Saturday, August 2, 2014

"BEST PLACE IN CALIFORNIA" --Richard Henry Dana (1835)


One of my favorite hikes is the Bayside Trail, located at Cabrillo

National Monument on the southern tip of the Point Loma

peninsula. It is a 1.86 mile loop that offers a spectacular view of the

ocean, Ballast Point, Coronado, downtown San Diego, and Tijuana,

on a clear day.

It is also the view that Richard Henry Dana (1815-1882) enjoyed

when he arrived at Point Loma at sunset on March 13, 1835. He

was a common seaman on the Pilgrim, which was one of many

cattle hides. He lived and worked at La Playa, an area of beach just

north of Ballast Point. This is where they cured the local hides and

stored them in large barns before loading them on to ships to return

to Boston.

Dana is author of the American literary classic, Two Years Before

the Mast, which is based on the diary he kept at sea and was first

published in 1841. This book not only describes in detail the life of

a seaman, but it provides one of the very few detailed accounts of

early days in California.

On this voyage Dana spent four months in San Diego—longer than

anywhere else along the way. His famous book includes many

wonderful depictions of San Diego in 1835, including the


For landing and taking off hides, San Diego is decidedly the best place in California. The harbour is small and land-locked, there is no surf; the vessels lie within a cable's length of the beach, and the beach itself is smooth, hard sand, without rocks or stones. For these reasons, it is used by all the vessels in the trade, as a depot.”
                                                                          * * * 
. . . blessed with a climate, than which can be no better in the world.”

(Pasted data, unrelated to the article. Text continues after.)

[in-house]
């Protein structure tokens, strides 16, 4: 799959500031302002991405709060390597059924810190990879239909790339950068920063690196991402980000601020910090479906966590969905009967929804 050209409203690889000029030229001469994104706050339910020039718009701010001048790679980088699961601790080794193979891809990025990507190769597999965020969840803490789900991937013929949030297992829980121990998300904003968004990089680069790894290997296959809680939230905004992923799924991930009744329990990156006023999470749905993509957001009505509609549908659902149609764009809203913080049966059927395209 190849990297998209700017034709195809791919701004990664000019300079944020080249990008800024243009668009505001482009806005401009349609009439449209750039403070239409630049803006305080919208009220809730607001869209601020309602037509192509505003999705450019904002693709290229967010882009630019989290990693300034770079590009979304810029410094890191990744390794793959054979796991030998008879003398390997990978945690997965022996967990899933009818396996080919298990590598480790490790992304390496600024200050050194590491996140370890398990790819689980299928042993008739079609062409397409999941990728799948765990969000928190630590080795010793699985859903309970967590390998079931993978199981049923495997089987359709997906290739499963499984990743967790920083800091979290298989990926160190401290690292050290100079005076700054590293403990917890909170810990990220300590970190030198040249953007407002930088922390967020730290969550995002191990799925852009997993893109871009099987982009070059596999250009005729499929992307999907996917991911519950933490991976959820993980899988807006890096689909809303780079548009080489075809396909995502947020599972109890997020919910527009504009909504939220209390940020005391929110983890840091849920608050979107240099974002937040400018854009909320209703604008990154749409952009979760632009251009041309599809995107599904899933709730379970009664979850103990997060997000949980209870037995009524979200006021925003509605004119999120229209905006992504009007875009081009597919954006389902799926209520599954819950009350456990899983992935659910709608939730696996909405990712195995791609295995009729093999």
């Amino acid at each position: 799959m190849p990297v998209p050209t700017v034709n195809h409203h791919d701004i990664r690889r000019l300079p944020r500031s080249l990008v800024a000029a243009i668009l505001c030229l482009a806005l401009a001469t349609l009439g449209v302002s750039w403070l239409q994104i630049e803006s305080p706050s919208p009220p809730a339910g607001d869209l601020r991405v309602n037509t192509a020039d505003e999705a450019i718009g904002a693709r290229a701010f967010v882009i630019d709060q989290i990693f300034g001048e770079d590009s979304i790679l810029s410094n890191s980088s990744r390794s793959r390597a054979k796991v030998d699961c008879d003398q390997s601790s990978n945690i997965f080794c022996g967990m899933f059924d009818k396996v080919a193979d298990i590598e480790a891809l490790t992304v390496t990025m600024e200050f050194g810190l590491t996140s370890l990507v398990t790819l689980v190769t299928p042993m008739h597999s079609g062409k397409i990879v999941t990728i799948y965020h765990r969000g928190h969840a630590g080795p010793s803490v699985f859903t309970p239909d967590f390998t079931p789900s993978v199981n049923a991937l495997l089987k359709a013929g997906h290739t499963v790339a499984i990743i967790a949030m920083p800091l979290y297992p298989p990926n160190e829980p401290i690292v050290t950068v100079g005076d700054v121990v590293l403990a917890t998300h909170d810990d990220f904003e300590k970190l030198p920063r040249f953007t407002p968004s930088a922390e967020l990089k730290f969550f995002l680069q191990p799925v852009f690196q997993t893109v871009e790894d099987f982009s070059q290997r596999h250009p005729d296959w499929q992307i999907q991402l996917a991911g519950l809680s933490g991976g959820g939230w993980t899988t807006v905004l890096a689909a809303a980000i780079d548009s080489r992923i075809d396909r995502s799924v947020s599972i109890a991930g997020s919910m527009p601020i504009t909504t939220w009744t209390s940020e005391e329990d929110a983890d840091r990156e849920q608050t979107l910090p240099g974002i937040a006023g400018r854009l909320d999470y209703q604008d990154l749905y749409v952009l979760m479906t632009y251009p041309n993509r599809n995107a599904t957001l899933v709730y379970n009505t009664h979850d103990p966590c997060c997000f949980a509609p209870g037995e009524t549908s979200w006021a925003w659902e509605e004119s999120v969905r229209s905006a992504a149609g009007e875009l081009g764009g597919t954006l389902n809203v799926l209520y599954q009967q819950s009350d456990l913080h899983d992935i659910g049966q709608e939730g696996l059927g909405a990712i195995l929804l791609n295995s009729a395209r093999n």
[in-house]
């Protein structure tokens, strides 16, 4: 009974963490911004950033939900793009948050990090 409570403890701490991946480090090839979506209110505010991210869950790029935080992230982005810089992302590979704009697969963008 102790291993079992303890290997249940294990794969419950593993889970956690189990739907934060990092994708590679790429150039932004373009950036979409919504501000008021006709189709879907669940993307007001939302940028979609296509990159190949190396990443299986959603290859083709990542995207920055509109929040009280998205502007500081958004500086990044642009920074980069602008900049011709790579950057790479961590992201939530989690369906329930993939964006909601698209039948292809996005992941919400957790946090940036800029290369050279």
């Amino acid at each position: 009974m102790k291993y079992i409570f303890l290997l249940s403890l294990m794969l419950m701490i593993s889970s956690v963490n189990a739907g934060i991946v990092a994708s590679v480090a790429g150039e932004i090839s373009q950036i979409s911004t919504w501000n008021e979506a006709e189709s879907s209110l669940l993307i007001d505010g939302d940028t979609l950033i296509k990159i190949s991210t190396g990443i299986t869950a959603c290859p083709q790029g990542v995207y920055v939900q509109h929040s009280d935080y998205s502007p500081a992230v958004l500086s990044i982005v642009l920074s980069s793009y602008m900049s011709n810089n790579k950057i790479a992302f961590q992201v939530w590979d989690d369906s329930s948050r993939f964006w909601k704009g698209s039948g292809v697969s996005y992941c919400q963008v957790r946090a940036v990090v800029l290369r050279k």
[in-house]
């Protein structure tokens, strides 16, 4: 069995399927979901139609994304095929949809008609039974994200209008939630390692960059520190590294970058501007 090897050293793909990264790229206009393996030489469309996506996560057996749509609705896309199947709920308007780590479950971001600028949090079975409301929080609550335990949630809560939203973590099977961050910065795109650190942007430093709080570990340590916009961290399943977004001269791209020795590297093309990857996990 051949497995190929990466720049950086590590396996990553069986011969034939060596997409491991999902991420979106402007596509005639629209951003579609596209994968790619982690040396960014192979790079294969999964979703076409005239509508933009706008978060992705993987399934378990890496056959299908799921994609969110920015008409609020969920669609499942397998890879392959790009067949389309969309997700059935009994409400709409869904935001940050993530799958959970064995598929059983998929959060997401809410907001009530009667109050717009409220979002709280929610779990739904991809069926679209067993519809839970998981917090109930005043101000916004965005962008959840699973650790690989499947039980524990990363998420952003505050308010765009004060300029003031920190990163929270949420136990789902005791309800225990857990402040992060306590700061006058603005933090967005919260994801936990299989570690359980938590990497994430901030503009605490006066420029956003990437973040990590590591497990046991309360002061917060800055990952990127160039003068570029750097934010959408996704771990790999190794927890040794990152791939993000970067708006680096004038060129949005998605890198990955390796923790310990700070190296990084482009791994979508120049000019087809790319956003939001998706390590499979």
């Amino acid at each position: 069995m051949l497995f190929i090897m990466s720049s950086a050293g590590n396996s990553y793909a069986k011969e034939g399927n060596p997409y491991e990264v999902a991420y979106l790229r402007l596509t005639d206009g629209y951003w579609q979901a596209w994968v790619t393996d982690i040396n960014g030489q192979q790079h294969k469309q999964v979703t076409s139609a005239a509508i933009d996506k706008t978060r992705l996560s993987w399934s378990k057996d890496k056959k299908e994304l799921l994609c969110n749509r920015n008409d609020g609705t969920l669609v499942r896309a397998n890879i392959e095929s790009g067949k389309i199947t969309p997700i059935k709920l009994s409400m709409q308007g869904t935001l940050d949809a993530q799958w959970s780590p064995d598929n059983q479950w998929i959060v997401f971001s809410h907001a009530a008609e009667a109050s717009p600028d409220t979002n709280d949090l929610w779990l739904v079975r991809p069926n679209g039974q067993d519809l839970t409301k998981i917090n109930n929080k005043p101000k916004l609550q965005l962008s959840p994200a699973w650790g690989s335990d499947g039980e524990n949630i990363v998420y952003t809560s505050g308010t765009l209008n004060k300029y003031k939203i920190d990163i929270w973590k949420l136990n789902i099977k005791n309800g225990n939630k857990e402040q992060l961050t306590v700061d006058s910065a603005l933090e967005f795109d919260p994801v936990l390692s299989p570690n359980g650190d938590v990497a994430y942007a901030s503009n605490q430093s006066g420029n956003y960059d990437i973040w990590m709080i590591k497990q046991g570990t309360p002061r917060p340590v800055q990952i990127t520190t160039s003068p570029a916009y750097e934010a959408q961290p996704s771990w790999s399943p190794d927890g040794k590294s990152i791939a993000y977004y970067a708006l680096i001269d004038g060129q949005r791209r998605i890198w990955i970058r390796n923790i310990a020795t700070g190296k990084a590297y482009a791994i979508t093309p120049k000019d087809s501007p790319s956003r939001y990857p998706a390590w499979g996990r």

* * *
. . .This was a small adobe building of only one room, in which were liquors, 'dry goods.' West India goods, shoes, bread, fruits and everything, which is vendible in California.” (Description of the grog shop.)
                                                                          * * *
. . .The small settlement lay directly below the fort, composed of about 40 dark brown looking huts, or houses, and three or four larger ones white-washed, which belonged to the gente de razon [upper class].”(View of San Diego from the Presidio.)

                                                                          * * * 
            “The mission is built of adobe and plaster. There was something decidedly striking in its appearance: a number of irregular buildings, connected with one another, and disposed in the form of a hollow square, with a church at one end, rising above the rest, with a tower containing five belfries, in each of which hung a large bell, and with very large rusty iron crosses at the tops. Just outside of the buildings, and under the walls, stood 20 or 30 small huts, built of straw and of the branches of trees grouped together, in which a few Indians lived, under the protection and in the service of the mission” .(Mission San Diego de Alcala)

Dana returned to San Diego 24 years later and wrote about the

many changes in Twenty-Four Years After. This was then added to

all subsequent editions of Two Years Before the Mast. The entire

book is available free on line at

In addition to his writing, he became a well-known lawyer

, politician and a champion of the downtrodden from seamen to

fugitive slaves.

In San Diego, the Dana Middle School in Point Loma and RH Dana

Place, which is a short street in Coronado, bear the name of this

famous man. This is a limited honor compared to Dana Point where

he made only a few short stops on his journey. Dana Point honors

him with a replica of the brig Pilgrim at the Ocean Institute, a nine-

foot statue in their harbor and a city name.

    Currently there is a proposal,spearheaded by Dan McGeorge of

Dan McGeorge Gallery, to build a bronze statue of Dana. It would

be placed along RH Dana Place in Coronado and portray Dana

gazing over to Point Loma where he worked and lived. The site

where he actually lived in Point Loma is now part of the Marine

base. More information is available at the gallery website.

Here is what Dana had to say as he departed from San Diego for

the last time in 1859:

A last look—yes, last for life—to the beach, the hills, the low point, the distant town, as we round Point Loma and the first beams of the light-house strike out towards the setting sun."


By Carl Oscar Berg




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